Migration Choices of the Boomerang Generation: Does Returning Home Dampen Labor Market Adjustment?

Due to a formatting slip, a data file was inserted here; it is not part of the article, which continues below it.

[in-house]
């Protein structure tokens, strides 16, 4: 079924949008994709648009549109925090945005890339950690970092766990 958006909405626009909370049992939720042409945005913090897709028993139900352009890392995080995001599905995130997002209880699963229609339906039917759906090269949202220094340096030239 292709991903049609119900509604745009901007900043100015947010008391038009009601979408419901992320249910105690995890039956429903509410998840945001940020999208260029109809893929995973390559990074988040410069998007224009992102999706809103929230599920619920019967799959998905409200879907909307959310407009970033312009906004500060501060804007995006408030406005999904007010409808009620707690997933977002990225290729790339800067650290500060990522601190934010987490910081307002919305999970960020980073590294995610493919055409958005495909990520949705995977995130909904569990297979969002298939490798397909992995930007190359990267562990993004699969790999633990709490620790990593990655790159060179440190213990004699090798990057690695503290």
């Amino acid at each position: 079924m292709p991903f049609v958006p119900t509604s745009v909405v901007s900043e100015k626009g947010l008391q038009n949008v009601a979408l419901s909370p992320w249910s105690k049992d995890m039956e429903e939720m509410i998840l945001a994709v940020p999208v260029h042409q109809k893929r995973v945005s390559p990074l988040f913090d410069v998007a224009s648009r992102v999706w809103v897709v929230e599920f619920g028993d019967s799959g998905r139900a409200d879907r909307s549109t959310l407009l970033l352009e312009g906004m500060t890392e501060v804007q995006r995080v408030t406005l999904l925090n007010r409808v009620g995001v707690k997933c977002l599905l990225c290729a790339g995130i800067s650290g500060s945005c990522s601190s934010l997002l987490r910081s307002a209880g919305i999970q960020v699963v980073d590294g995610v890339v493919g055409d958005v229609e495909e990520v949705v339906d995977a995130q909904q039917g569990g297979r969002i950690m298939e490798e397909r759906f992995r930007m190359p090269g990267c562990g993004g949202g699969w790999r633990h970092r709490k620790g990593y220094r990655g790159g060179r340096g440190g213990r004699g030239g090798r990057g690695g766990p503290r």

This paper documents how the decisions of young adults to return to live with their parents (‘boomerang’) may contribute to low or declining levels of out-migration from weak labor markets. Using the Panel Study of Income Dynamics and a locational choice model, we find that the likelihood of a non-boomerang location being chosen by a young adult increases with local wages, while wages have a much smaller effect on selecting the boomerang option. In addition, the likelihood that a boomerang location is selected actually increases with the location's unemployment rate. The lower sensitivity of boomerang moves to positive labor market features is substantive in magnitude. We document two distinct ways in which boomerang moves dampen labor market adjustments. Among young adults living in the same labor market as their parent, simulated negative labor market shocks in the form of increases in unemployment accompanied by decreases in wages result in a greater increase in boomeranging than leaving the labor market, hence a residential rather than labor market adjustment. Among young adults living in a different labor market than their parent, boomerang moves are more likely to result in worse destination labor markets than are non-boomerang moves, though a large share of both types of moves are to weaker labor markets.